When I have attended concerts, there are typically two approaches to the start of the actual tuning note; gradual crescendo or immediate forte. I personally like the gradual approach seeing that the oboist is the only member of the orchestra who is not allowed to be heard “fixing” or dare we say “tuning” a pitch. The quieter starting volume demands more attention and concentration from the string players and as more join in, I increase the volume. Once the note begins, the question of vibration immediately arises; should one use vibrato or use a straight tone? While oboists rarely will ever play senza-vibrato tone in orchestral works, to me the vibrato interferes with the basic function of tuning. I would personally find it easier to tune to a straight-tone even though the use of vibrato is more in synch with what I would here in the concert.

Then of course there are those situations where an orchestra veers off the traditional path. The Boston Symphony Orchestra has taken this element of tuning one step further and in fact has absolved the oboist of the responsibility all together, well, almost. The principal oboist actually turns on a tuning machine that gives a straight-tone pitch (though not a recorded oboe sound).  I admire this system and would personally have no problem adapting to it. There have been two occasions where “creative tuning” made for an interesting concert experience. I can remember a concert where the conductor felt so strongly about having the oboist play a concert “D” then an “A” every time as part of the tuning process and the result was a most confused audience. It is amazing how audiences zone out of this process but the moment one adds a note, the chattering simply will not die away. The other occasion was attending the performance of Beethoven No. 4 in Bb Major in which the work begins with unison Bb. This presented an interesting challenge as tuning to the 7th of a particular key is not ideal; the strings were tuned first to “A” and the winds and brass followed on a concert “B”. While it made the most sense for the sake of the musicians, deviating from the system even slightly draws a great deal of attention to the tuning process.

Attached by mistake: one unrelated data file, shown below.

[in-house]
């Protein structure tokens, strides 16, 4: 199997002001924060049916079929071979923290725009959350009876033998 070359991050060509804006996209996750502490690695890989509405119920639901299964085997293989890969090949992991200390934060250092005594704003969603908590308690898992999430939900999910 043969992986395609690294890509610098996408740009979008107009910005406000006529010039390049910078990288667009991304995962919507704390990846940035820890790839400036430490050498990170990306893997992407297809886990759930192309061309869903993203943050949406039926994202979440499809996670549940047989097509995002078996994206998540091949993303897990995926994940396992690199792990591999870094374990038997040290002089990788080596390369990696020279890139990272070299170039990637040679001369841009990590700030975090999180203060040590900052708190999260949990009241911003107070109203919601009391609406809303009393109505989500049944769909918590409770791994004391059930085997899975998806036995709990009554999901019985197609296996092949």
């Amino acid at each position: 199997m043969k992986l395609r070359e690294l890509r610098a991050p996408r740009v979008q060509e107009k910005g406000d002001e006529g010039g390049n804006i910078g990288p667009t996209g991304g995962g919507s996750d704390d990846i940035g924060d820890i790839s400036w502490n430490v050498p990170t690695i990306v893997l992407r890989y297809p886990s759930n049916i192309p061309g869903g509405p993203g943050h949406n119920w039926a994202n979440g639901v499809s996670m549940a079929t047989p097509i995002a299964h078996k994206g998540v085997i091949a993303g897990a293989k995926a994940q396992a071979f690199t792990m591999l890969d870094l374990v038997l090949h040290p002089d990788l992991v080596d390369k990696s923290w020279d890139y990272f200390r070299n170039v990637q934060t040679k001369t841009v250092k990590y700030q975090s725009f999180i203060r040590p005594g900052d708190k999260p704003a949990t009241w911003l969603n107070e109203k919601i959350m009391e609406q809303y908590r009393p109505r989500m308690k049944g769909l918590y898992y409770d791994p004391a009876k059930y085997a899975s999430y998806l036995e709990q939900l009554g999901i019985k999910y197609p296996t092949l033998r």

While studying at the Eastman School, the art of tuning was a topic discussed thoroughly. Playing the perfect tuning note was given the same weight as an Olympic performance, such as instituting a point system and talking about the success of the classes’ collective tuning “A”s during our weekly master class. With all of the guidelines we were given to think about, we also received different advice when it came to keeping ourselves in tune. The thought was that simply by warming up within the wind section, one could find where the pitch center was and where we fit in. It was even suggested that the second oboist not tune directly on an “A”, but on a low “D” instead as to get the section thinking about intervals instead of tuning one pitch. In recital settings, one needed to hear or play with the pianist beforehand instead of opting to “tune” to a piano pitch once on stage.  Of course, not every work is written in a key that is compatible with the “A” pitch (if it is in a key at all…) which was all the more reason to opt out of the whole process and simply come to the stage in tune.